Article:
domains is in practice reduced from the RFC 822 set, by restrictions
 imposed by domain conventions and policy.
 A generic 822.address consists of a 822.local-part and a sequence of
 822.domains (e.g., <@domain1,@domain2:user@domain3>).  All except the
 822.domain associated with the 822.local-part (domain3 in this case)
 should be considered to specify routing within the RFC 822 world, and
 will not be interpreted by the gateway (although they may have
 identified the gateway from within the RFC 822 world).
    This form of source routing is now discouraged in the Internet
    (Host Requirements, page 58 [Braden89a]).
 The 822.domain associated with the 822.local-part may also identify
 the gateway from within the RFC 822 world.  This final 822.domain may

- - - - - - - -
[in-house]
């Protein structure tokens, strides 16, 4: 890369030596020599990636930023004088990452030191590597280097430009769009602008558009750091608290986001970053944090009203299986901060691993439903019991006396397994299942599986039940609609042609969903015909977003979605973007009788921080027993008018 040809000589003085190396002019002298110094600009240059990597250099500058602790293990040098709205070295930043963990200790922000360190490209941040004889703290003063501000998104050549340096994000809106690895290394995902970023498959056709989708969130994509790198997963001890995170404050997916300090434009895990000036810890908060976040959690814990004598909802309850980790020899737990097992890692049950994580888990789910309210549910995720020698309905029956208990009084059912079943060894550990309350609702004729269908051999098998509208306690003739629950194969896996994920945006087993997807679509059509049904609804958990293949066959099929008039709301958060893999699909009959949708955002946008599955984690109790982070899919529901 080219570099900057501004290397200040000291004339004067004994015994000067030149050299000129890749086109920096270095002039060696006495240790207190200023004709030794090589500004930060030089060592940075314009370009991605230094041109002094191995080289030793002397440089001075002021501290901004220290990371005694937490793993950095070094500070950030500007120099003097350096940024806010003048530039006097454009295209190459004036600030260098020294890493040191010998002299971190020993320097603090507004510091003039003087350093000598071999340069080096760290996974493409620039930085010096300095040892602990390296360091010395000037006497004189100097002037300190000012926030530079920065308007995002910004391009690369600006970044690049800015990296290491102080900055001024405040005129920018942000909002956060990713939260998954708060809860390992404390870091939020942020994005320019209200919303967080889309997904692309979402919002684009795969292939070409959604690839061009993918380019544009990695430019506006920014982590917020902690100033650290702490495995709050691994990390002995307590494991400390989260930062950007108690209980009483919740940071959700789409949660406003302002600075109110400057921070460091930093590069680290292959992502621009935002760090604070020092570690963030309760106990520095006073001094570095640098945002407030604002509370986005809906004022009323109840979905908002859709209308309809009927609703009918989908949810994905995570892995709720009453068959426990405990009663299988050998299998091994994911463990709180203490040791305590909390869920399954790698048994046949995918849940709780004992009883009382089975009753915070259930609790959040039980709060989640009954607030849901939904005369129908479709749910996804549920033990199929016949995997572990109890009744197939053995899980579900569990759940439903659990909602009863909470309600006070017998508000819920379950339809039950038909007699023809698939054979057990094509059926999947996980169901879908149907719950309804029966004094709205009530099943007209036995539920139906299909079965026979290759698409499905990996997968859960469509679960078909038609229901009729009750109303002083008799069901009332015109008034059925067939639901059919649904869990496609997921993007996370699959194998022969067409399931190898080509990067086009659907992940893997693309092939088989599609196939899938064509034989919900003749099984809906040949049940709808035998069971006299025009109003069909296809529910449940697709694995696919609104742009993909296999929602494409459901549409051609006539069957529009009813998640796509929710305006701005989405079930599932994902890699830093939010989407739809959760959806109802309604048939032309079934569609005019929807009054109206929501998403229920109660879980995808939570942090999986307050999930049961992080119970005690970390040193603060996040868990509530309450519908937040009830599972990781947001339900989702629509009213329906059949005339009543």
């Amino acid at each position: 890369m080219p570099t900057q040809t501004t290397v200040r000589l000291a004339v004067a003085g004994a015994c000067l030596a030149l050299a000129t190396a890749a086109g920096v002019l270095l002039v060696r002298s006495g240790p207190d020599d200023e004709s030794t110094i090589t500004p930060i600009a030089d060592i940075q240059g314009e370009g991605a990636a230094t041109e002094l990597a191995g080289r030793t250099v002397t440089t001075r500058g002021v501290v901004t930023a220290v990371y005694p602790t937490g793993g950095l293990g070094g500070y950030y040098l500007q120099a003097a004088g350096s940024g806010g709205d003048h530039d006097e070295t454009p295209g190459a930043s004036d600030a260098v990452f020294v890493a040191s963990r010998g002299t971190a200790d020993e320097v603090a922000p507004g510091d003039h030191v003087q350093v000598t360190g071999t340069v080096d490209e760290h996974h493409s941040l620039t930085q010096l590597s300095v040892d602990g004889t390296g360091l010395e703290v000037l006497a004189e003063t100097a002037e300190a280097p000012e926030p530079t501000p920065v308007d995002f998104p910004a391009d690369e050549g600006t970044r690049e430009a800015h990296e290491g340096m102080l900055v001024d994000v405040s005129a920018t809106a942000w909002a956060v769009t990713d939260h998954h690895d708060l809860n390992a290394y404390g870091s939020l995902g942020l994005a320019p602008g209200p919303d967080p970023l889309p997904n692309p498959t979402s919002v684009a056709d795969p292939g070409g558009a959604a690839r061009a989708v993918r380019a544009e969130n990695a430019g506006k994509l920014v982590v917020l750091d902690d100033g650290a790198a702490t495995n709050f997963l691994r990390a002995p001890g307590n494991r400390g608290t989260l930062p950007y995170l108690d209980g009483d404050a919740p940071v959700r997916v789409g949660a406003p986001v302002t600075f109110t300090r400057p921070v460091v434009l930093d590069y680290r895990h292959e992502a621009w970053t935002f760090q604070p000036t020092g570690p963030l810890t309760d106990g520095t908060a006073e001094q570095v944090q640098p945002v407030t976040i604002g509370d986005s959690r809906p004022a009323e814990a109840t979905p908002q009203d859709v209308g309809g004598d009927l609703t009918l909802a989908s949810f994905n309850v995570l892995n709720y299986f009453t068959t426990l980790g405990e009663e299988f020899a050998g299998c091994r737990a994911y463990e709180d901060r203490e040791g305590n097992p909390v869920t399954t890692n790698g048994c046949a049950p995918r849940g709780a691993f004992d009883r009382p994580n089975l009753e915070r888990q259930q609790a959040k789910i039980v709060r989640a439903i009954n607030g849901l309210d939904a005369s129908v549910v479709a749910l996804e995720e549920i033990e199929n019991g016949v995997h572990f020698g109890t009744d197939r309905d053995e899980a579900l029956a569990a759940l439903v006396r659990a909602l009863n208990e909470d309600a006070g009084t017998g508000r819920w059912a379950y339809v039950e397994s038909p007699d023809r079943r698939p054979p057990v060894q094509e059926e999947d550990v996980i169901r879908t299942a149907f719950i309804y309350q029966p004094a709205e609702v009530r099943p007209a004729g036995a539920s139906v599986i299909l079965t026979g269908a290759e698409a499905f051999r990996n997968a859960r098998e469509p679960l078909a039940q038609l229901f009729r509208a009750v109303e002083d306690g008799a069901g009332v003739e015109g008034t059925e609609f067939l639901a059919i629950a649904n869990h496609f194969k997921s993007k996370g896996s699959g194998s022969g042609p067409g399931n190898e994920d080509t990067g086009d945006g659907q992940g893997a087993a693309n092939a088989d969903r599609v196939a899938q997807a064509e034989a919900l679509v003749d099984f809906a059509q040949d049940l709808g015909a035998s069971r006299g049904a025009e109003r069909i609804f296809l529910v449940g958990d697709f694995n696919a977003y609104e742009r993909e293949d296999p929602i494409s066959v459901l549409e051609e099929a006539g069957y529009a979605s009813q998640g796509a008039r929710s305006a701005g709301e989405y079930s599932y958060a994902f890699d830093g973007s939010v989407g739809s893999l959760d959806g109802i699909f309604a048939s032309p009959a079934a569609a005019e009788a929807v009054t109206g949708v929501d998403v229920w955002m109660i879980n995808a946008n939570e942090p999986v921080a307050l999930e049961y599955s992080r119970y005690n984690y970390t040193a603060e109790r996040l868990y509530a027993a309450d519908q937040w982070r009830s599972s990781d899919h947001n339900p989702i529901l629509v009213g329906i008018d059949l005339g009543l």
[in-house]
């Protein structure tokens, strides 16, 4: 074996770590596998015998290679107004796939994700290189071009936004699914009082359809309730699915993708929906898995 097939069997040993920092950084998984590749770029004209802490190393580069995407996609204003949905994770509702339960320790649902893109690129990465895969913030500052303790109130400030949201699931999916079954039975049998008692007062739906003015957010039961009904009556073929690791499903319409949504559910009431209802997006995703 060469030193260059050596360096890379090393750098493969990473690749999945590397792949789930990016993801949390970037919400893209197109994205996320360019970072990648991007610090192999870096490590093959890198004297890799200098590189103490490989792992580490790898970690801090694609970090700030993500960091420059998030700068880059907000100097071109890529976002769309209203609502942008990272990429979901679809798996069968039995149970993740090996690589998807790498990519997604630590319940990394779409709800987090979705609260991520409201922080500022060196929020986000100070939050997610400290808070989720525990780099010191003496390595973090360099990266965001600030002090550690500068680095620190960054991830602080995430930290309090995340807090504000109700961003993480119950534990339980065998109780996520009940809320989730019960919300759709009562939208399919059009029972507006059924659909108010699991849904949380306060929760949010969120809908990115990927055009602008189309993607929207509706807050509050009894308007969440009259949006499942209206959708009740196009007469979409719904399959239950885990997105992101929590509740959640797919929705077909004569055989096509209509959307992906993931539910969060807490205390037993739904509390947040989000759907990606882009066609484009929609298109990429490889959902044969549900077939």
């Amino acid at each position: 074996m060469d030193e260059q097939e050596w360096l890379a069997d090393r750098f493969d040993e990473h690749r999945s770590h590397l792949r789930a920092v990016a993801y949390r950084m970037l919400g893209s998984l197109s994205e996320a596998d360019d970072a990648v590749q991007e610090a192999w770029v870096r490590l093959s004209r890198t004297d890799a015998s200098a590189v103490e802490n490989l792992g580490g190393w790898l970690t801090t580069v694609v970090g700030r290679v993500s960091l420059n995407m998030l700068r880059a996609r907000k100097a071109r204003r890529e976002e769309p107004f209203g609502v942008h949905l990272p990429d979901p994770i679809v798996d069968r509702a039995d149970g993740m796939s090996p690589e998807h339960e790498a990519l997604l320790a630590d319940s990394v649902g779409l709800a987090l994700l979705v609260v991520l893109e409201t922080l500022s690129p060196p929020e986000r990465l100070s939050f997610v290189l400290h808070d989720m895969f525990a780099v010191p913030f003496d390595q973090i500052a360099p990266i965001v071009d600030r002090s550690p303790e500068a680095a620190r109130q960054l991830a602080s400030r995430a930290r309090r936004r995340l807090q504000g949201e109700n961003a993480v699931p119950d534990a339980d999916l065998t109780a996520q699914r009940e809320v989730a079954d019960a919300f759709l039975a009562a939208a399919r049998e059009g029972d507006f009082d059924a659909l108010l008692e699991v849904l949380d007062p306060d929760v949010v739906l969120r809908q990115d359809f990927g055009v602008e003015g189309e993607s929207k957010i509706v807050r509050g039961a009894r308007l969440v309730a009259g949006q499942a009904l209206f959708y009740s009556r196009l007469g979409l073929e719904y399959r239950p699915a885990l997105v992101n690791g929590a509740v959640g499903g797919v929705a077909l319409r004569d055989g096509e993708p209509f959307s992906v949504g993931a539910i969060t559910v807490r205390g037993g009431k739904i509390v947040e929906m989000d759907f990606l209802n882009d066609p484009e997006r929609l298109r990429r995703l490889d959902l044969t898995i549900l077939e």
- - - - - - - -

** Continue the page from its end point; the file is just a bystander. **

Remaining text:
be used to determine some number of O/R Address attributes.  The
 following O/R Address attributes are considered as a hierarchy, and
 may be specified by the domain.  They are (in order of hierarchy):
    Country, ADMD, PRMD, Organisation, Organisational Unit
    There may be multiple Organisational Units.
    Associations may be defined between domain specifications, and
    some set of attributes.  This association proceeds hierarchically.
    For example, if a domain implies ADMD, it also implies country.
    Subdomains under this are associated according to the O/R Address
    hierarchy.  For example:
    => "AC.UK" might be associated with
    C="GB", ADMD="GOLD 400", PRMD="UK.AC"

Kille [Page 35] RFC 1138 Mapping X.400(88) and 822 December 1989

    then domain "R-D.Salford.AC.UK" maps with
    C="GB", ADMD="GOLD 400", PRMD="UK.AC", O="Salford", OU="R-D"
    There are three basic reasons why a domain/attribute mapping might
    be maintained, as opposed to using simply subdomains:
    1.   As a shorthand to avoid redundant X.400 information.  In
         particular, there will often be only one ADMD per country,
         and so it does not need to be given explicitly.
    2.   To deal with cases where attribute values do not fit the
         syntax: